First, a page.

Eventually, Lillian and Betty’s lies caught up to them in the worst possible way. Despite the fact that Fox Studios originally signed her, they quickly found out she was much younger than she was pretending to be. And much younger than the law permitted. Their response was immediate and brutal; they fired her on the spot.
Almost since her first role, Betty Grable was irresistible for film studios. An unusual agreement took place when she starred in 1936’s Pigskin Parade. She was approached by 20th Century Fox who offered her the part and borrowed her from her new studio, Paramount. The successful movie showcased Grable to audiences, but not in the way you might think.
Pigskin Parade was intended to be Betty Grable’s big break, but it ended up earning the starlet her very first Hollywood rival. It was also the first feature film of a young girl named Judy Garland. The talented Garland won over America with her performance; so, instead of making Betty Grable the new big actress, it introduced Judy Garland to the world.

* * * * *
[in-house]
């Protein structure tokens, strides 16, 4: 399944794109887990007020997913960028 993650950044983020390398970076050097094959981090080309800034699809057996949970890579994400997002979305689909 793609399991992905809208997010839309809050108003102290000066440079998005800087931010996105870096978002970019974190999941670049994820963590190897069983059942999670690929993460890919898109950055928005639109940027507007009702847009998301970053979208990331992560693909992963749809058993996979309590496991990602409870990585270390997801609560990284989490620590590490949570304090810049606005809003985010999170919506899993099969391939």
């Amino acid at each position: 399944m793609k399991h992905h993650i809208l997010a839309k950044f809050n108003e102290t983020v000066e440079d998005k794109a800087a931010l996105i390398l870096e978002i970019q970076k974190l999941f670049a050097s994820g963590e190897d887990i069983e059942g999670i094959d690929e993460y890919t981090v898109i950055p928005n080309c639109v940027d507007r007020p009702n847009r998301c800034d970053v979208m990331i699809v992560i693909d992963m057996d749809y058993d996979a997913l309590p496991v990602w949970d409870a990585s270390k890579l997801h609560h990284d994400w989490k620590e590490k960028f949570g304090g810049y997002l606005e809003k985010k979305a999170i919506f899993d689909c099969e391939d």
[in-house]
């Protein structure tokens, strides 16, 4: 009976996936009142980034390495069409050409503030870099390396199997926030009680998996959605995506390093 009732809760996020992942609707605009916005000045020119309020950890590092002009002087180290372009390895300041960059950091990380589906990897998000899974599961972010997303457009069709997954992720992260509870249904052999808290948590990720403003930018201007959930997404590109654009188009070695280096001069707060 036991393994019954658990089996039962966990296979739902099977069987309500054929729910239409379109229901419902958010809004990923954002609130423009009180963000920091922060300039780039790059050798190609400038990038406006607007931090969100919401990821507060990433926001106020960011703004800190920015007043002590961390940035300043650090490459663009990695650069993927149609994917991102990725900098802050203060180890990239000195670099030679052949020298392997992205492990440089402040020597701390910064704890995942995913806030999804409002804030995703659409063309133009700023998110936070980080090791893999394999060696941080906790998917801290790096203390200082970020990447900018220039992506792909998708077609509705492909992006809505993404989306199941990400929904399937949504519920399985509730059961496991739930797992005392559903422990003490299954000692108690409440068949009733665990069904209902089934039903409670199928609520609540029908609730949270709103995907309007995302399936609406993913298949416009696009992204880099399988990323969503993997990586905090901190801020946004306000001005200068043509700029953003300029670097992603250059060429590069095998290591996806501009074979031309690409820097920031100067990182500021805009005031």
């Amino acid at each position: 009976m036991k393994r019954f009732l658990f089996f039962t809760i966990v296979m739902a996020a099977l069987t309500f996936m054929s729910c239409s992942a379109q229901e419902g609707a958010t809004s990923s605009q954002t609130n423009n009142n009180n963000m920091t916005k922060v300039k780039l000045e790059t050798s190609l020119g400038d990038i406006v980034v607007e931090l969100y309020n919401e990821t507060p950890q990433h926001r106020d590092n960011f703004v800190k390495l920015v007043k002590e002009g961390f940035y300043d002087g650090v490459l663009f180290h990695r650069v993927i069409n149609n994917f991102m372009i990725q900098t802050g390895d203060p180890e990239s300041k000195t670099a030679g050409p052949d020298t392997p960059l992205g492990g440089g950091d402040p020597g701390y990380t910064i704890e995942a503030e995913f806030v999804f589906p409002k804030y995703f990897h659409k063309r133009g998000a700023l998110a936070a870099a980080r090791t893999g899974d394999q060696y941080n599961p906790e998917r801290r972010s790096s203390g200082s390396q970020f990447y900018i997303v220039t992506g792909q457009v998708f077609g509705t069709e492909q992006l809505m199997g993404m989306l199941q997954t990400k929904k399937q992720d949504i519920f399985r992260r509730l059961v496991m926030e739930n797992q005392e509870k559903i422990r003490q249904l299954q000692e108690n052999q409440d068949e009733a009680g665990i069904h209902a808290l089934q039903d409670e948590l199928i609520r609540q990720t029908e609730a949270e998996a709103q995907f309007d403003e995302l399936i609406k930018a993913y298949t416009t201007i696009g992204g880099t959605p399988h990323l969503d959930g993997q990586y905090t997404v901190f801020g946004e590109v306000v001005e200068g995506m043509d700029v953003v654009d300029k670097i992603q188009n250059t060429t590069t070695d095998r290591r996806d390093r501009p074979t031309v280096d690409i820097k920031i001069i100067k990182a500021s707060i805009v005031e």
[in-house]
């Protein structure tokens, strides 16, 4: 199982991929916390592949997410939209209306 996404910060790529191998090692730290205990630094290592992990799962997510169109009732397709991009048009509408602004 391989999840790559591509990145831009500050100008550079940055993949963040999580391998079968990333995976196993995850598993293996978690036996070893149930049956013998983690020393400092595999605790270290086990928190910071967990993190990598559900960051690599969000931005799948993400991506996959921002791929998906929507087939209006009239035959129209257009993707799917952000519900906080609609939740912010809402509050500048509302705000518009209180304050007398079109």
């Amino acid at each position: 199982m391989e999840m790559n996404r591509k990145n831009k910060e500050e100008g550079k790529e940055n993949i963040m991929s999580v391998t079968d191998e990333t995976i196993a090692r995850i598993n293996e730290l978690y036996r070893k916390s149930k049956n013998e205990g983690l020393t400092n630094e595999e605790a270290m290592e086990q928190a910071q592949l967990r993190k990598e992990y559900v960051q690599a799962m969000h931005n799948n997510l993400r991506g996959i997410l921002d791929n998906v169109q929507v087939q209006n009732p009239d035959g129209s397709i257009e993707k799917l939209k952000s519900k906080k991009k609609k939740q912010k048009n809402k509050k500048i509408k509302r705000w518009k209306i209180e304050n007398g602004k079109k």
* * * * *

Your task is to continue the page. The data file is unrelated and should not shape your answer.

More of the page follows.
As we’ll soon see, Betty didn’t really have the best intuition when it came to her love life – and if she did, she didn’t listen to it. In 1937, she walked down the aisle with classic comedian and former child actor Jackie Coogan. He appeared in silent films, but his role in Charlie Chaplin’s film The Kid made him one of the first child stars in Hollywood history.
Their relationship was, umm, a hot mess! First, Coogan was in the middle of a lawsuit he filed against his parents. The stress caused a huge strain on the relationship, and their marriage was over by 1939.
With her girl-next-door charm and amazingly good looks, Betty lived one scrappy existence as a struggling actress. After Pigskin Parade, Betty found herself typecast as a naïve college student, in a series of boring roles and even duller movies. This wasn’t what she thought Hollywood was going to be like.
She didn’t like her films or any of the characters she played, but she didn’t have much of a choice. Paramount wasn’t pleased with their starlet’s unsuccessful films, so they fired her again. But this time, before she left, she got some sweet revenge.